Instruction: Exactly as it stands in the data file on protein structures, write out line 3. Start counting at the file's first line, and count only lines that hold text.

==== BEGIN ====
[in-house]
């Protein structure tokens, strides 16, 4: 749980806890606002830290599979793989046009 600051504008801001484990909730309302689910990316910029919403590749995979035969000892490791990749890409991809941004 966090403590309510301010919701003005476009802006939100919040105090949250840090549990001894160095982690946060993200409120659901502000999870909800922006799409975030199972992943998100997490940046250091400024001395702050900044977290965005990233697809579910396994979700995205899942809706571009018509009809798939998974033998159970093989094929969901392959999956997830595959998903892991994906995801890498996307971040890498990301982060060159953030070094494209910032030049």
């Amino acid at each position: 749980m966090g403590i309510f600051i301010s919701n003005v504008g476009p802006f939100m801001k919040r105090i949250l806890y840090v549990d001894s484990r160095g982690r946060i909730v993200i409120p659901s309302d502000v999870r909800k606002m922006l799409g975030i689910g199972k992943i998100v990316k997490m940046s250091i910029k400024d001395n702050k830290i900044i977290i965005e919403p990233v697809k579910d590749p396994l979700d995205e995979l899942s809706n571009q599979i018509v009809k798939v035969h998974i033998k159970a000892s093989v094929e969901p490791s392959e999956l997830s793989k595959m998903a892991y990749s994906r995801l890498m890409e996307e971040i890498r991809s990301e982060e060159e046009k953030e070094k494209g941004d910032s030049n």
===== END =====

């Amino acid at each position: 749980m966090g403590i309510f600051i301010s919701n003005v504008g476009p802006f939100m801001k919040r105090i949250l806890y840090v549990d001894s484990r160095g982690r946060i909730v993200i409120p659901s309302d502000v999870r909800k606002m922006l799409g975030i689910g199972k992943i998100v990316k997490m940046s250091i910029k400024d001395n702050k830290i900044i977290i965005e919403p990233v697809k579910d590749p396994l979700d995205e995979l899942s809706n571009q599979i018509v009809k798939v035969h998974i033998k159970a000892s093989v094929e969901p490791s392959e999956l997830s793989k595959m998903a892991y990749s994906r995801l890498m890409e996307e971040i890498r991809s990301e982060e060159e046009k953030e070094k494209g941004d910032s030049n």